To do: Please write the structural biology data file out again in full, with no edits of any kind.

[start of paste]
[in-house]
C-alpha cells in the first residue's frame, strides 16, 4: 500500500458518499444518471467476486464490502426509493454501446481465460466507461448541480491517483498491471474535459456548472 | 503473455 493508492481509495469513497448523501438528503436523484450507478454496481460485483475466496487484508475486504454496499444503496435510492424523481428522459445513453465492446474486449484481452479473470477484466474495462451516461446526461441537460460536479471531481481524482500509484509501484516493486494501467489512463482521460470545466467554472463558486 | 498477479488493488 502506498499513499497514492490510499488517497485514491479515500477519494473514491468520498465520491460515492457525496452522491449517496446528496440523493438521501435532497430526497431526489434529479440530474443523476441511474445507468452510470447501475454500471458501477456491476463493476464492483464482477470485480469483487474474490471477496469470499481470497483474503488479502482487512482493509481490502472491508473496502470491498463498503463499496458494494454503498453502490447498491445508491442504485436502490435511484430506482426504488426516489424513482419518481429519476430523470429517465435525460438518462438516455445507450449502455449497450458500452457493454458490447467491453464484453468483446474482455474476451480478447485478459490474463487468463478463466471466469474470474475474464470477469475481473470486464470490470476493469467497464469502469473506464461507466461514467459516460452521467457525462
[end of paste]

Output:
[in-house]
C-alpha cells in the first residue's frame, strides 16, 4: 500500500458518499444518471467476486464490502426509493454501446481465460466507461448541480491517483498491471474535459456548472 | 503473455 493508492481509495469513497448523501438528503436523484450507478454496481460485483475466496487484508475486504454496499444503496435510492424523481428522459445513453465492446474486449484481452479473470477484466474495462451516461446526461441537460460536479471531481481524482500509484509501484516493486494501467489512463482521460470545466467554472463558486 | 498477479488493488 502506498499513499497514492490510499488517497485514491479515500477519494473514491468520498465520491460515492457525496452522491449517496446528496440523493438521501435532497430526497431526489434529479440530474443523476441511474445507468452510470447501475454500471458501477456491476463493476464492483464482477470485480469483487474474490471477496469470499481470497483474503488479502482487512482493509481490502472491508473496502470491498463498503463499496458494494454503498453502490447498491445508491442504485436502490435511484430506482426504488426516489424513482419518481429519476430523470429517465435525460438518462438516455445507450449502455449497450458500452457493454458490447467491453464484453468483446474482455474476451480478447485478459490474463487468463478463466471466469474470474475474464470477469475481473470486464470490470476493469467497464469502469473506464461507466461514467459516460452521467457525462